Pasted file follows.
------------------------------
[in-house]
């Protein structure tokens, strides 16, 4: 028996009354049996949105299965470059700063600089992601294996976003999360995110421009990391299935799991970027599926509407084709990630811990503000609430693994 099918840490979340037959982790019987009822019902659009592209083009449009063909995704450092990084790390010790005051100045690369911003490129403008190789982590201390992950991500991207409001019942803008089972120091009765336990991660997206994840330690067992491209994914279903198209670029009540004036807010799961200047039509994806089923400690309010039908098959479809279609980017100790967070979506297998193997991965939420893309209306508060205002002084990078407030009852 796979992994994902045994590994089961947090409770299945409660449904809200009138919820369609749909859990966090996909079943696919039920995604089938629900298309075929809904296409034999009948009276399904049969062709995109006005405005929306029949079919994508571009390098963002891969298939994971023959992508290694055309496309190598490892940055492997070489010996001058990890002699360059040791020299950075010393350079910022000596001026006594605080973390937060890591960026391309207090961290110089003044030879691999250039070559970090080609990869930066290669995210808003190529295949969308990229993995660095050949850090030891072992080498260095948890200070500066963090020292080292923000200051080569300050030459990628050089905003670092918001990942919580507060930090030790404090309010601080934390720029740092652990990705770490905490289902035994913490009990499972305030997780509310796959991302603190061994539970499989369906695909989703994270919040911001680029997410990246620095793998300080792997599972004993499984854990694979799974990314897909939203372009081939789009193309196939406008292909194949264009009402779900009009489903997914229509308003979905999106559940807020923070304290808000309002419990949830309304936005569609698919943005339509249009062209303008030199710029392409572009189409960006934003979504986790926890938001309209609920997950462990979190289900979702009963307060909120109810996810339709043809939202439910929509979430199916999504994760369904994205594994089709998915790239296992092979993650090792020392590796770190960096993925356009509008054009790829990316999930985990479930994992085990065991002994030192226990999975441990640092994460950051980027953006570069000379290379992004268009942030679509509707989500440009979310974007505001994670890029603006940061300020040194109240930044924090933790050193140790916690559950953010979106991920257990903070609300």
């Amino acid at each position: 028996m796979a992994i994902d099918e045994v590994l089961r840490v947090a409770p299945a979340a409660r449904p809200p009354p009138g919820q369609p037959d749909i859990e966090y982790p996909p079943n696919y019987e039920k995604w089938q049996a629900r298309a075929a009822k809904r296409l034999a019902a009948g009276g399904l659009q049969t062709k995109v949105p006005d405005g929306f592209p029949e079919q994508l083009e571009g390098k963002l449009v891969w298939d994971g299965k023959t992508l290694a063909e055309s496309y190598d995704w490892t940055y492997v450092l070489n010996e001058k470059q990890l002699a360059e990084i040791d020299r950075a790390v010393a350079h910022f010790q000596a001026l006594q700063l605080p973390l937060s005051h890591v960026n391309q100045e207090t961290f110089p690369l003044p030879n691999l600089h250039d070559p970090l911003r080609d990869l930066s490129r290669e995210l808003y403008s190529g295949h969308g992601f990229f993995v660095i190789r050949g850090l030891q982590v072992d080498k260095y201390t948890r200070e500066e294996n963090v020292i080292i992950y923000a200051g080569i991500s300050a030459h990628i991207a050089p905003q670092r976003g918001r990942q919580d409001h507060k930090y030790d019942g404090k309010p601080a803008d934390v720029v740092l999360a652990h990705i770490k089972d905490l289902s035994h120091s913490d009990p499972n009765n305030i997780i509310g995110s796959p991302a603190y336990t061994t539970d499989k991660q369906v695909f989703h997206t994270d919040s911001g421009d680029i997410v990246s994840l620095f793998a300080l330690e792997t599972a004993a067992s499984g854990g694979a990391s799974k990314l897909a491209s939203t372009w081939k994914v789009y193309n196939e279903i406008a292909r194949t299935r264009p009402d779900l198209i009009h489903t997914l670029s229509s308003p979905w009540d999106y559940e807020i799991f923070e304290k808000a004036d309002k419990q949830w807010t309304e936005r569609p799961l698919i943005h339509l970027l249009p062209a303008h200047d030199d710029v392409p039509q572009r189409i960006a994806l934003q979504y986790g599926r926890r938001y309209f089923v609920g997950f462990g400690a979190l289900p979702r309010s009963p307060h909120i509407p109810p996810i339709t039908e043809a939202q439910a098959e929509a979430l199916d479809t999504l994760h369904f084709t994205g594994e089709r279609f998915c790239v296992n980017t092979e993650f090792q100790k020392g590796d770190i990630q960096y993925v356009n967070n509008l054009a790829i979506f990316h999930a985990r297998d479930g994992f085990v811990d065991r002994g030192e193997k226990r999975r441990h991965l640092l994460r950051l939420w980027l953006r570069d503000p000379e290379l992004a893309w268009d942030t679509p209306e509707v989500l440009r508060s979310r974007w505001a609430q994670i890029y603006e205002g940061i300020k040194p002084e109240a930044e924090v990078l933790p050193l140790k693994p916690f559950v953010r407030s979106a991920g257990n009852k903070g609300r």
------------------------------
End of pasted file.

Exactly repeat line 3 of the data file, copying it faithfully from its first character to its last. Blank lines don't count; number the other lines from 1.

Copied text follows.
């Amino acid at each position: 028996m796979a992994i994902d099918e045994v590994l089961r840490v947090a409770p299945a979340a409660r449904p809200p009354p009138g919820q369609p037959d749909i859990e966090y982790p996909p079943n696919y019987e039920k995604w089938q049996a629900r298309a075929a009822k809904r296409l034999a019902a009948g009276g399904l659009q049969t062709k995109v949105p006005d405005g929306f592209p029949e079919q994508l083009e571009g390098k963002l449009v891969w298939d994971g299965k023959t992508l290694a063909e055309s496309y190598d995704w490892t940055y492997v450092l070489n010996e001058k470059q990890l002699a360059e990084i040791d020299r950075a790390v010393a350079h910022f010790q000596a001026l006594q700063l605080p973390l937060s005051h890591v960026n391309q100045e207090t961290f110089p690369l003044p030879n691999l600089h250039d070559p970090l911003r080609d990869l930066s490129r290669e995210l808003y403008s190529g295949h969308g992601f990229f993995v660095i190789r050949g850090l030891q982590v072992d080498k260095y201390t948890r200070e500066e294996n963090v020292i080292i992950y923000a200051g080569i991500s300050a030459h990628i991207a050089p905003q670092r976003g918001r990942q919580d409001h507060k930090y030790d019942g404090k309010p601080a803008d934390v720029v740092l999360a652990h990705i770490k089972d905490l289902s035994h120091s913490d009990p499972n009765n305030i997780i509310g995110s796959p991302a603190y336990t061994t539970d499989k991660q369906v695909f989703h997206t994270d919040s911001g421009d680029i997410v990246s994840l620095f793998a300080l330690e792997t599972a004993a067992s499984g854990g694979a990391s799974k990314l897909a491209s939203t372009w081939k994914v789009y193309n196939e279903i406008a292909r194949t299935r264009p009402d779900l198209i009009h489903t997914l670029s229509s308003p979905w009540d999106y559940e807020i799991f923070e304290k808000a004036d309002k419990q949830w807010t309304e936005r569609p799961l698919i943005h339509l970027l249009p062209a303008h200047d030199d710029v392409p039509q572009r189409i960006a994806l934003q979504y986790g599926r926890r938001y309209f089923v609920g997950f462990g400690a979190l289900p979702r309010s009963p307060h909120i509407p109810p996810i339709t039908e043809a939202q439910a098959e929509a979430l199916d479809t999504l994760h369904f084709t994205g594994e089709r279609f998915c790239v296992n980017t092979e993650f090792q100790k020392g590796d770190i990630q960096y993925v356009n967070n509008l054009a790829i979506f990316h999930a985990r297998d479930g994992f085990v811990d065991r002994g030192e193997k226990r999975r441990h991965l640092l994460r950051l939420w980027l953006r570069d503000p000379e290379l992004a893309w268009d942030t679509p209306e509707v989500l440009r508060s979310r974007w505001a609430q994670i890029y603006e205002g940061i300020k040194p002084e109240a930044e924090v990078l933790p050193l140790k693994p916690f559950v953010r407030s979106a991920g257990n009852k903070g609300r």